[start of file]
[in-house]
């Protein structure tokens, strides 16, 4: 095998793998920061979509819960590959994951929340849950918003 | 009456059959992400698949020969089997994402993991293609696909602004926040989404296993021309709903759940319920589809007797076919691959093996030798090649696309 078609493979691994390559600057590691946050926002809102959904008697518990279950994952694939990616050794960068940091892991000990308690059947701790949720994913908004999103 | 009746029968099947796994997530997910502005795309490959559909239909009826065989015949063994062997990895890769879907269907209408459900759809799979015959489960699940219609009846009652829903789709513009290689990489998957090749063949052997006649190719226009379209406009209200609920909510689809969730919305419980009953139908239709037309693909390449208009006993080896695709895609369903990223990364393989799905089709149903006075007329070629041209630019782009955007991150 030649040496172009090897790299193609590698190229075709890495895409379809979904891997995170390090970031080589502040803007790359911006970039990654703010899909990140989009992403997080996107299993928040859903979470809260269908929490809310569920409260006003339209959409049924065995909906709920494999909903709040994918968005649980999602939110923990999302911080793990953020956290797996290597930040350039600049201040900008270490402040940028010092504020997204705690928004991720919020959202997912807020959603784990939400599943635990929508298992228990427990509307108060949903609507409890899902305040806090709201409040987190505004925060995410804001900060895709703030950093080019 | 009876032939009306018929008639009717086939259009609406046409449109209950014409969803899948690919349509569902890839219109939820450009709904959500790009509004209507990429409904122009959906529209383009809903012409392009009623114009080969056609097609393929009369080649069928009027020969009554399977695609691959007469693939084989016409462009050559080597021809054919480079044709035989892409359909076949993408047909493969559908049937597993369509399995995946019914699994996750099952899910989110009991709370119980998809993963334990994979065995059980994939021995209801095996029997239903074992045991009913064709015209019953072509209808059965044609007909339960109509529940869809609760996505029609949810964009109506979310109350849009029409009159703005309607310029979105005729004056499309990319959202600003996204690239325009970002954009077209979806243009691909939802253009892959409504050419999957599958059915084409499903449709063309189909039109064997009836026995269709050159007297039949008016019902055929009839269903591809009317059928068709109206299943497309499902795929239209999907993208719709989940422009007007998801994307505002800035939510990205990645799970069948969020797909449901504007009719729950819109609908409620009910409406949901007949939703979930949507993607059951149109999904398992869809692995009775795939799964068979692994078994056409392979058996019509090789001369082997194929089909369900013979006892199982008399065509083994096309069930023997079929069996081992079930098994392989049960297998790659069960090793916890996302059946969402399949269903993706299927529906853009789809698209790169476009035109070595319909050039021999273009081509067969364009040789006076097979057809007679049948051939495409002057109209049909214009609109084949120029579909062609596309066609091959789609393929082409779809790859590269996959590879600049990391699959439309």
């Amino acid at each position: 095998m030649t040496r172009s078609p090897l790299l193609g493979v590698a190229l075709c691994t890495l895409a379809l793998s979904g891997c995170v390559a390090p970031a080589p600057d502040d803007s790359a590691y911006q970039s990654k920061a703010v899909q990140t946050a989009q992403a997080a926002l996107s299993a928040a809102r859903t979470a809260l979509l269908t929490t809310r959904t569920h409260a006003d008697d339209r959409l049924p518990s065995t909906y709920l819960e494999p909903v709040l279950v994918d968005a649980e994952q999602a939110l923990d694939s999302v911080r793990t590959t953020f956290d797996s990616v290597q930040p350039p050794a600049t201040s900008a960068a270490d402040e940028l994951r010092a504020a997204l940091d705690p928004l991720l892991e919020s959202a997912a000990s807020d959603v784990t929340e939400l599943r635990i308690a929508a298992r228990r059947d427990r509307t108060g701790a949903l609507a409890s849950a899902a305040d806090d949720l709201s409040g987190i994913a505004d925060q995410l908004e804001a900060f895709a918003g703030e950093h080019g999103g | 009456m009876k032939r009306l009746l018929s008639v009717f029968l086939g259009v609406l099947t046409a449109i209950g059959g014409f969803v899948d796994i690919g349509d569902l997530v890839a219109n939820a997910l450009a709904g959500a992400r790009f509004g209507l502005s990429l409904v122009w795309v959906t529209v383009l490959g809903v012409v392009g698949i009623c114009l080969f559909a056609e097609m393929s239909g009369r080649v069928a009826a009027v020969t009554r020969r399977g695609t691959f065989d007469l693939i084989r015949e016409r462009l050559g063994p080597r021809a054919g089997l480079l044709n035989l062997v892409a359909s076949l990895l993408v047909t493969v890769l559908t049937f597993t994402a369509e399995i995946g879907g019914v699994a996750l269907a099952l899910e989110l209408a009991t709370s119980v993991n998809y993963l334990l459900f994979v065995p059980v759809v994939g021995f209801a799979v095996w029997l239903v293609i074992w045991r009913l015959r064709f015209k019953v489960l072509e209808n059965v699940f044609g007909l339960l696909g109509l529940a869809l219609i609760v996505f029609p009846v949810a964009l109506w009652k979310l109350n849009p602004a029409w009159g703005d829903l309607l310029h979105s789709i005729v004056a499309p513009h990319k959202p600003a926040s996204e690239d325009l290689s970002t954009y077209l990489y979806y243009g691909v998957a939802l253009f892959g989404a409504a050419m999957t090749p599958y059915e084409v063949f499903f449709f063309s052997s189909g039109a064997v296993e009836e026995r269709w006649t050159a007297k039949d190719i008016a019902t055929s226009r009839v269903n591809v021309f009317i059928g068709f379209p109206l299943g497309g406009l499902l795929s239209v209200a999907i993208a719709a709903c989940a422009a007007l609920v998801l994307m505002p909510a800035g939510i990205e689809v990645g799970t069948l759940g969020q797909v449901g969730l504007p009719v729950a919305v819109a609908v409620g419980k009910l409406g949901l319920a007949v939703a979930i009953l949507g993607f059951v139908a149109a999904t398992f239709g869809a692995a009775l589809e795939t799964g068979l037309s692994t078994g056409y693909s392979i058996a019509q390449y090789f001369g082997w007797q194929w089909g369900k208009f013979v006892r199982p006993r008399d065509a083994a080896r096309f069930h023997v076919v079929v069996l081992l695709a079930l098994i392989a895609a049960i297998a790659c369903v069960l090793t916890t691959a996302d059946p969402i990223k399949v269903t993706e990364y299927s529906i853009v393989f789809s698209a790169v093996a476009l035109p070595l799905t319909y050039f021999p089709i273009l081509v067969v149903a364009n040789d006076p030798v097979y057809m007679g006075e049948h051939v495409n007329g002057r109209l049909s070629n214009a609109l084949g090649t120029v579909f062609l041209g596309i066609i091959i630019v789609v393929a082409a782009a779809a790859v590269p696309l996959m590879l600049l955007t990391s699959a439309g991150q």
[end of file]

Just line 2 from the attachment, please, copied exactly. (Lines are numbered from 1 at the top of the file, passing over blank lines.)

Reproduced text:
């Protein structure tokens, strides 16, 4: 095998793998920061979509819960590959994951929340849950918003 | 009456059959992400698949020969089997994402993991293609696909602004926040989404296993021309709903759940319920589809007797076919691959093996030798090649696309 078609493979691994390559600057590691946050926002809102959904008697518990279950994952694939990616050794960068940091892991000990308690059947701790949720994913908004999103 | 009746029968099947796994997530997910502005795309490959559909239909009826065989015949063994062997990895890769879907269907209408459900759809799979015959489960699940219609009846009652829903789709513009290689990489998957090749063949052997006649190719226009379209406009209200609920909510689809969730919305419980009953139908239709037309693909390449208009006993080896695709895609369903990223990364393989799905089709149903006075007329070629041209630019782009955007991150 030649040496172009090897790299193609590698190229075709890495895409379809979904891997995170390090970031080589502040803007790359911006970039990654703010899909990140989009992403997080996107299993928040859903979470809260269908929490809310569920409260006003339209959409049924065995909906709920494999909903709040994918968005649980999602939110923990999302911080793990953020956290797996290597930040350039600049201040900008270490402040940028010092504020997204705690928004991720919020959202997912807020959603784990939400599943635990929508298992228990427990509307108060949903609507409890899902305040806090709201409040987190505004925060995410804001900060895709703030950093080019 | 009876032939009306018929008639009717086939259009609406046409449109209950014409969803899948690919349509569902890839219109939820450009709904959500790009509004209507990429409904122009959906529209383009809903012409392009009623114009080969056609097609393929009369080649069928009027020969009554399977695609691959007469693939084989016409462009050559080597021809054919480079044709035989892409359909076949993408047909493969559908049937597993369509399995995946019914699994996750099952899910989110009991709370119980998809993963334990994979065995059980994939021995209801095996029997239903074992045991009913064709015209019953072509209808059965044609007909339960109509529940869809609760996505029609949810964009109506979310109350849009029409009159703005309607310029979105005729004056499309990319959202600003996204690239325009970002954009077209979806243009691909939802253009892959409504050419999957599958059915084409499903449709063309189909039109064997009836026995269709050159007297039949008016019902055929009839269903591809009317059928068709109206299943497309499902795929239209999907993208719709989940422009007007998801994307505002800035939510990205990645799970069948969020797909449901504007009719729950819109609908409620009910409406949901007949939703979930949507993607059951149109999904398992869809692995009775795939799964068979692994078994056409392979058996019509090789001369082997194929089909369900013979006892199982008399065509083994096309069930023997079929069996081992079930098994392989049960297998790659069960090793916890996302059946969402399949269903993706299927529906853009789809698209790169476009035109070595319909050039021999273009081509067969364009040789006076097979057809007679049948051939495409002057109209049909214009609109084949120029579909062609596309066609091959789609393929082409779809790859590269996959590879600049990391699959439309």